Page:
Cornelius Williams, Jr. v. Ian Wallace, No. 18-1131 (8th Cir. 2018)

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Court Description: Per Curiam - Before Loken, Colloton and Stras, Circuit Judges] Civil case - Civil rights. Judgment in favor of prison officials affirmed without comment. [ October 09, 2018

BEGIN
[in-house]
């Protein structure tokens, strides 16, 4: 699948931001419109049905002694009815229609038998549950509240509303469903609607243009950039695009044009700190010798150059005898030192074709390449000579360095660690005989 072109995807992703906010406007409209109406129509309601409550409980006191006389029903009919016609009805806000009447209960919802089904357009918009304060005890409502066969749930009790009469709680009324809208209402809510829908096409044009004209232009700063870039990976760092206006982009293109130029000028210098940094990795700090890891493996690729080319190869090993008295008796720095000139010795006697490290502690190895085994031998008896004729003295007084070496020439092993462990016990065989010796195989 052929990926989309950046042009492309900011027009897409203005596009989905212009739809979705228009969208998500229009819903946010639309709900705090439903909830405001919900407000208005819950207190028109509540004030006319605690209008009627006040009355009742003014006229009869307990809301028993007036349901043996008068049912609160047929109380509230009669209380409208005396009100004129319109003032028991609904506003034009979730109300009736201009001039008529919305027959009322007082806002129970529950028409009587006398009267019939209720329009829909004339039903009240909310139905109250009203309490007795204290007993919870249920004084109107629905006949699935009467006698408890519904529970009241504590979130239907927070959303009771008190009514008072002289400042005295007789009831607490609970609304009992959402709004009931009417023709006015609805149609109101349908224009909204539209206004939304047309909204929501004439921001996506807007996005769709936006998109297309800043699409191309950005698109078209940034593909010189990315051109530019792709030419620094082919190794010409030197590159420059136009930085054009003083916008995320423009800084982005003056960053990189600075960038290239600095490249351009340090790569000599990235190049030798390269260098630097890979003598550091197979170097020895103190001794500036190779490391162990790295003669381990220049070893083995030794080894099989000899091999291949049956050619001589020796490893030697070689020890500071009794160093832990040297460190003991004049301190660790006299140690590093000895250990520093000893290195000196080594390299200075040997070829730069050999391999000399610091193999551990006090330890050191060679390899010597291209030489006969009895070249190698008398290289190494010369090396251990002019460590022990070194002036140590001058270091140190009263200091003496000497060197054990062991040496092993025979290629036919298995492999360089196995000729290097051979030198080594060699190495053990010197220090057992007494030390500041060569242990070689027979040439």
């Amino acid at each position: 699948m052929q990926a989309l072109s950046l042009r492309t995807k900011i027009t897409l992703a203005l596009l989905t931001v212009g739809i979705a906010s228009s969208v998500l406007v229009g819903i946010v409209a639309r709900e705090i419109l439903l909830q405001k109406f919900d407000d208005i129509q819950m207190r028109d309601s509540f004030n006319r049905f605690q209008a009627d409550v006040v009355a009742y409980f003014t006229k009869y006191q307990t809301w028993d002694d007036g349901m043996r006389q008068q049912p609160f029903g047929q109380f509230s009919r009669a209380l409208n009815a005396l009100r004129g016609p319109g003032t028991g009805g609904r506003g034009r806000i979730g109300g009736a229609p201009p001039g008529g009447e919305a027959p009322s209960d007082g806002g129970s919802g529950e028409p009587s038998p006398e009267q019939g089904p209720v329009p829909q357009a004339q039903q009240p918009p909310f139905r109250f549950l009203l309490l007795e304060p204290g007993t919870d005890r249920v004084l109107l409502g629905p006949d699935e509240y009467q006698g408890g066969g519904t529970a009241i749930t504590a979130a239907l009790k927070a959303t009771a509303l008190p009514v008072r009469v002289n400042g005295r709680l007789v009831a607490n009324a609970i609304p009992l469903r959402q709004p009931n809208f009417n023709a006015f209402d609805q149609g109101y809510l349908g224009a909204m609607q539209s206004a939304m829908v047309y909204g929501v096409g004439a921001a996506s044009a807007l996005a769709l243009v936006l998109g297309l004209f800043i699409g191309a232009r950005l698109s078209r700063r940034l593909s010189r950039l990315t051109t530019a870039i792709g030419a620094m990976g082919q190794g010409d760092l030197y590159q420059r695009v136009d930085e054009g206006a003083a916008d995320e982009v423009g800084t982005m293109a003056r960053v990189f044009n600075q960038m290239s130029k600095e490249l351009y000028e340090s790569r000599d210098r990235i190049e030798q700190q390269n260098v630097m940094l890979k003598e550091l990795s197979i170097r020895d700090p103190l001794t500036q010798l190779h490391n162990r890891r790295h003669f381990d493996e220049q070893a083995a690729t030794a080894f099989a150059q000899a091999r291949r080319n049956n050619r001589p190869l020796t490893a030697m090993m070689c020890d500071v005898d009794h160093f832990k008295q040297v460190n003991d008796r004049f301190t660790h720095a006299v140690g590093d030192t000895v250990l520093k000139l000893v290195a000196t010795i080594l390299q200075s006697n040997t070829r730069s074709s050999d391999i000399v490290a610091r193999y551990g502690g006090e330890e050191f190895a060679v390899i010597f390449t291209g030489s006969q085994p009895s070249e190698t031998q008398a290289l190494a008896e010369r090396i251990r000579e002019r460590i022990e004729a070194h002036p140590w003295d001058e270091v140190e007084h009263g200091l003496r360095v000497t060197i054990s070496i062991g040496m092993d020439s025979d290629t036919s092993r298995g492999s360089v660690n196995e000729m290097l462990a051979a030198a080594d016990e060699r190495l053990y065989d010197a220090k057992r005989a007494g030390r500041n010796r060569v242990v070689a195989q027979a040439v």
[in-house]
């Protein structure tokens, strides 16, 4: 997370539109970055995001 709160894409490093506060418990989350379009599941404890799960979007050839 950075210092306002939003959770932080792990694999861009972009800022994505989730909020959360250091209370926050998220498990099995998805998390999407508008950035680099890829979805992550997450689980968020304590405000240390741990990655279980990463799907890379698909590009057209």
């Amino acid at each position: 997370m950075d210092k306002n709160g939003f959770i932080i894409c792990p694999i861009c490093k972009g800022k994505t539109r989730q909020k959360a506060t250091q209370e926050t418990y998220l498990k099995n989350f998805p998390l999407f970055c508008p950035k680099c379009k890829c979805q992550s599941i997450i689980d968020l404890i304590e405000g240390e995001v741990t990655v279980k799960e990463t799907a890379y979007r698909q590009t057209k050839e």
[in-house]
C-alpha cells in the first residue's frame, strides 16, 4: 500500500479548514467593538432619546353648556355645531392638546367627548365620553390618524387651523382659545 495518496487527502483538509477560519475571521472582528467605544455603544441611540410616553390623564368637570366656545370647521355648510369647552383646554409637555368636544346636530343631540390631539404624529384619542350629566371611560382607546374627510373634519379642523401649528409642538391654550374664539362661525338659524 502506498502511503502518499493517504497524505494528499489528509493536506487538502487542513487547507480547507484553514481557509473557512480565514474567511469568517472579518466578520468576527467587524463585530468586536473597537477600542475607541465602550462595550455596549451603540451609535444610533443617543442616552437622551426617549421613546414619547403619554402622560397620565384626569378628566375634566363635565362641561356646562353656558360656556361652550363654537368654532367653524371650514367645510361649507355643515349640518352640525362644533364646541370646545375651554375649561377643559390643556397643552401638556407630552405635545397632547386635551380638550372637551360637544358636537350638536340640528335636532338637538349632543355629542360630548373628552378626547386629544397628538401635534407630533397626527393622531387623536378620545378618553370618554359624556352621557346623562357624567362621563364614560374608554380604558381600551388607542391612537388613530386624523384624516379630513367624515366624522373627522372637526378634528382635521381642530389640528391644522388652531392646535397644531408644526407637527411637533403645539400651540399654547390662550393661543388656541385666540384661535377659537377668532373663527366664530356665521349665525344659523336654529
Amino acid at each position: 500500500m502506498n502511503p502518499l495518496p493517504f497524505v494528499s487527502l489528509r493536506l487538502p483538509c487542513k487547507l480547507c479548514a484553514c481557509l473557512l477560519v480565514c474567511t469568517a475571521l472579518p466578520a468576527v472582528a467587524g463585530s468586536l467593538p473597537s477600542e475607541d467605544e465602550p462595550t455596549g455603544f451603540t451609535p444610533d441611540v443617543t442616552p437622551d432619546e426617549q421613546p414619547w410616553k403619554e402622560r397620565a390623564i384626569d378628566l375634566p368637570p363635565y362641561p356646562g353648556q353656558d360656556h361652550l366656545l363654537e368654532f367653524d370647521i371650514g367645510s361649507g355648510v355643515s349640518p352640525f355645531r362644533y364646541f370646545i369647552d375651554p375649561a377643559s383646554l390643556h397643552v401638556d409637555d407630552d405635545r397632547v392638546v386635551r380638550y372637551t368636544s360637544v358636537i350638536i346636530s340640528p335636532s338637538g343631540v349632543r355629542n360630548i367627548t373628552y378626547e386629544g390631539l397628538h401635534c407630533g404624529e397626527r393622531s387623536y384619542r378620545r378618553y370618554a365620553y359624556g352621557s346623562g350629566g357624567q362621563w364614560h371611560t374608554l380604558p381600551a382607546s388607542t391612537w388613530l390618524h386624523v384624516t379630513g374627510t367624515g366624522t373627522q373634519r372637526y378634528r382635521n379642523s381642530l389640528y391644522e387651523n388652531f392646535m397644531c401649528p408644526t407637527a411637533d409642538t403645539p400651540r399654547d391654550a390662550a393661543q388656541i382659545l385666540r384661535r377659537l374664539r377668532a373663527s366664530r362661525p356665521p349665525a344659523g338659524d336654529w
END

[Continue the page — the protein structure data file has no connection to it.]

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United States Court of Appeals For the Eighth Circuit ___________________________ No. 18-1131 ___________________________ Cornelius Williams, Jr. lllllllllllllllllllllPlaintiff - Appellant v. Ian Wallace, Individually and in his Official Capacity as Warden of Southeast Correctional Center; Omar Clark, Deputy Warden, Individually and in his Official Capacity lllllllllllllllllllllDefendants - Appellees Corizon; Becky Lizenbee lllllllllllllllllllllDefendants Carl Jacobsen, CCM, Individually and in his Official Capacity; Jay Gorham, FUM, Individually and in his Official Capacity lllllllllllllllllllllDefendants - Appellees ____________ Appeal from United States District Court for the Eastern District of Missouri - Cape Girardeau ____________ Submitted: October 5, 2018 Filed: October 11, 2018 [Unpublished] ____________ Before LOKEN, COLLOTON, and STRAS, Circuit Judges. ____________ PER CURIAM. Former Missouri inmate Cornelius Williams appeals a judgment in favor of prison officials on his 42 U.S.C. § 1983 and Americans with Disabilities Act claims. The district court1 dismissed some of Williams’s claims under 28 U.S.C. § 1915(e), and dealt with the others by granting summary judgment to the defendants. Having carefully reviewed the record and the parties’ arguments on appeal, we conclude that the district court did not err in either decision. See Moore v. Sims, 200 F.3d 1170, 1171 (2000) (per curiam) (explaining that de-novo review applies to dismissal for failure to state a claim under section 1915(e)); see also Odom v. Kaizer, 864 F.3d 920, 921 (8th Cir. 2017) (explaining that a grant of summary judgment is reviewed de novo and that summary judgment is proper when there is no genuine issue of material fact and the prevailing party is entitled to judgment as a matter of law). We further conclude that the district court did not abuse its discretion in denying Williams’s requests for appointed counsel. See Phillips v. Jasper Cty. Jail, 437 F.3d 791, 794 (8th Cir. 2006) (explaining that there is no constitutional or statutory right to appointed counsel in civil cases and that the denial of appointed counsel is reviewed for an abuse of discretion). We affirm the judgment of the district court. See 8th Cir. R. 47B. ______________________________ 1 The Honorable Stephen N. Limbaugh, Jr., United States District Judge for the Eastern District of Missouri. -2-